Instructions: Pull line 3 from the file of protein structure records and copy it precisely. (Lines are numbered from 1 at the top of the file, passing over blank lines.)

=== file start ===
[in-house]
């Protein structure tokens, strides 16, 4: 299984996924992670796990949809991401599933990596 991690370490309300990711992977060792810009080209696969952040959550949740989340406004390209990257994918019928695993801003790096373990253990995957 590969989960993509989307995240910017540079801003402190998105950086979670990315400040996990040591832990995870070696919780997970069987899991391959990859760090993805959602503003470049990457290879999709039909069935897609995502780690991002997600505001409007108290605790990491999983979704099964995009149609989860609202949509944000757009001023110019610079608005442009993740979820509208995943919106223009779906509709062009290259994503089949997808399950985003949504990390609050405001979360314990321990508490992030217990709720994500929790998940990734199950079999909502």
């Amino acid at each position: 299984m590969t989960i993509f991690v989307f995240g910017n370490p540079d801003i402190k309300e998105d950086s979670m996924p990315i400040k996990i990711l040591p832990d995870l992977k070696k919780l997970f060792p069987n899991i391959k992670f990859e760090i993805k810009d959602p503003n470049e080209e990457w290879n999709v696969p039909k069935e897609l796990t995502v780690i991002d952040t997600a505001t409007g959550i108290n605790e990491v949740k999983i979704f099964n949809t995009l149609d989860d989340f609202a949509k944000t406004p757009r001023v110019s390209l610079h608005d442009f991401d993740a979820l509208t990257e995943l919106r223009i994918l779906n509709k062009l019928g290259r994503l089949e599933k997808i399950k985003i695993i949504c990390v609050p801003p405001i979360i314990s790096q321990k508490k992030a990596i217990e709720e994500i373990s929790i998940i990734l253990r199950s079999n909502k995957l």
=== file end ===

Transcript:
């Amino acid at each position: 299984m590969t989960i993509f991690v989307f995240g910017n370490p540079d801003i402190k309300e998105d950086s979670m996924p990315i400040k996990i990711l040591p832990d995870l992977k070696k919780l997970f060792p069987n899991i391959k992670f990859e760090i993805k810009d959602p503003n470049e080209e990457w290879n999709v696969p039909k069935e897609l796990t995502v780690i991002d952040t997600a505001t409007g959550i108290n605790e990491v949740k999983i979704f099964n949809t995009l149609d989860d989340f609202a949509k944000t406004p757009r001023v110019s390209l610079h608005d442009f991401d993740a979820l509208t990257e995943l919106r223009i994918l779906n509709k062009l019928g290259r994503l089949e599933k997808i399950k985003i695993i949504c990390v609050p801003p405001i979360i314990s790096q321990k508490k992030a990596i217990e709720e994500i373990s929790i998940i990734l253990r199950s079999n909502k995957l």